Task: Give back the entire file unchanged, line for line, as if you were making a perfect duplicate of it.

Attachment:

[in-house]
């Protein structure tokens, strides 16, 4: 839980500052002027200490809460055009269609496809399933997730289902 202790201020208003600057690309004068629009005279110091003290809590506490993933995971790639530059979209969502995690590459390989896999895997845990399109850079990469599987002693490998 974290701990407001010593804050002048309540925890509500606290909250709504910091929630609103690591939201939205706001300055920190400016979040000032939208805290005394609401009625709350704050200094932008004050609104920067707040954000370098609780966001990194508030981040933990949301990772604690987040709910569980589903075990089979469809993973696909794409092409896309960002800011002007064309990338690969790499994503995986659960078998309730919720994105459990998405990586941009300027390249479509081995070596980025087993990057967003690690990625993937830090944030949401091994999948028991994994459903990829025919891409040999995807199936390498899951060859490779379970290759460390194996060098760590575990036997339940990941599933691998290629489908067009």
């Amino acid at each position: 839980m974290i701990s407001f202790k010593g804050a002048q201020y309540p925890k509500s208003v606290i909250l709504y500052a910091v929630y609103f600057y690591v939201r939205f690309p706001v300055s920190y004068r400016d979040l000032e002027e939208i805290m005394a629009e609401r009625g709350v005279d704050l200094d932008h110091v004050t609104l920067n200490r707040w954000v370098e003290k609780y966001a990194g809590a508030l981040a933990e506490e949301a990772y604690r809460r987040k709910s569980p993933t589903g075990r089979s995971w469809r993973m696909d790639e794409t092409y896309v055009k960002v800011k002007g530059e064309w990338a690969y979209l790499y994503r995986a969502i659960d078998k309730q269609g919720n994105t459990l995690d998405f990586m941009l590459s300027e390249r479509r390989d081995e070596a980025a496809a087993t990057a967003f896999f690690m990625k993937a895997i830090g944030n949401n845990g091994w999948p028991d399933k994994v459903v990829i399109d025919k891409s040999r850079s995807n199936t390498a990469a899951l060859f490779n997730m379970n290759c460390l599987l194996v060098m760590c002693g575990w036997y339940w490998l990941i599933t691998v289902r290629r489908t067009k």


[in-house]
């Protein structure tokens, strides 16, 4: 839980500052002027200490809460055009269609496809399933997730289902 202790201020208003600057690309004068629009005279110091003290809590506490993933995971790639530059979209969502995690590459390989896999895997845990399109850079990469599987002693490998 974290701990407001010593804050002048309540925890509500606290909250709504910091929630609103690591939201939205706001300055920190400016979040000032939208805290005394609401009625709350704050200094932008004050609104920067707040954000370098609780966001990194508030981040933990949301990772604690987040709910569980589903075990089979469809993973696909794409092409896309960002800011002007064309990338690969790499994503995986659960078998309730919720994105459990998405990586941009300027390249479509081995070596980025087993990057967003690690990625993937830090944030949401091994999948028991994994459903990829025919891409040999995807199936390498899951060859490779379970290759460390194996060098760590575990036997339940990941599933691998290629489908067009």
């Amino acid at each position: 839980m974290i701990s407001f202790k010593g804050a002048q201020y309540p925890k509500s208003v606290i909250l709504y500052a910091v929630y609103f600057y690591v939201r939205f690309p706001v300055s920190y004068r400016d979040l000032e002027e939208i805290m005394a629009e609401r009625g709350v005279d704050l200094d932008h110091v004050t609104l920067n200490r707040w954000v370098e003290k609780y966001a990194g809590a508030l981040a933990e506490e949301a990772y604690r809460r987040k709910s569980p993933t589903g075990r089979s995971w469809r993973m696909d790639e794409t092409y896309v055009k960002v800011k002007g530059e064309w990338a690969y979209l790499y994503r995986a969502i659960d078998k309730q269609g919720n994105t459990l995690d998405f990586m941009l590459s300027e390249r479509r390989d081995e070596a980025a496809a087993t990057a967003f896999f690690m990625k993937a895997i830090g944030n949401n845990g091994w999948p028991d399933k994994v459903v990829i399109d025919k891409s040999r850079s995807n199936t390498a990469a899951l060859f490779n997730m379970n290759c460390l599987l194996v060098m760590c002693g575990w036997y339940w490998l990941i599933t691998v289902r290629r489908t067009k």